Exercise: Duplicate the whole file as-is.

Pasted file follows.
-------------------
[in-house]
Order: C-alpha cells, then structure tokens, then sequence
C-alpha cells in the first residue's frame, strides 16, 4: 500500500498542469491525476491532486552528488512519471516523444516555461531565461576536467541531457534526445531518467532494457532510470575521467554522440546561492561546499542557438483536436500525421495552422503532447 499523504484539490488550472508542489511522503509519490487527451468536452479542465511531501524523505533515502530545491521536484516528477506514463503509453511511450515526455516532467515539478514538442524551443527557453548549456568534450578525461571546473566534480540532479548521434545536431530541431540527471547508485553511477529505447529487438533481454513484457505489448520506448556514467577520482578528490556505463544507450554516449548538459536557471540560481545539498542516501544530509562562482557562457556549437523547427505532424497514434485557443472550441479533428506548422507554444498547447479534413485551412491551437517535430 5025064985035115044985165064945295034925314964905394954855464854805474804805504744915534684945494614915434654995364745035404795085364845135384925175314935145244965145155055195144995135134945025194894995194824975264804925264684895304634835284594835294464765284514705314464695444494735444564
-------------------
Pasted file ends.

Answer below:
[in-house]
Order: C-alpha cells, then structure tokens, then sequence
C-alpha cells in the first residue's frame, strides 16, 4: 500500500498542469491525476491532486552528488512519471516523444516555461531565461576536467541531457534526445531518467532494457532510470575521467554522440546561492561546499542557438483536436500525421495552422503532447 499523504484539490488550472508542489511522503509519490487527451468536452479542465511531501524523505533515502530545491521536484516528477506514463503509453511511450515526455516532467515539478514538442524551443527557453548549456568534450578525461571546473566534480540532479548521434545536431530541431540527471547508485553511477529505447529487438533481454513484457505489448520506448556514467577520482578528490556505463544507450554516449548538459536557471540560481545539498542516501544530509562562482557562457556549437523547427505532424497514434485557443472550441479533428506548422507554444498547447479534413485551412491551437517535430 5025064985035115044985165064945295034925314964905394954855464854805474804805504744915534684945494614915434654995364745035404795085364845135384925175314935145244965145155055195144995135134945025194894995194824975264804925264684895304634835284594835294464765284514705314464695444494735444564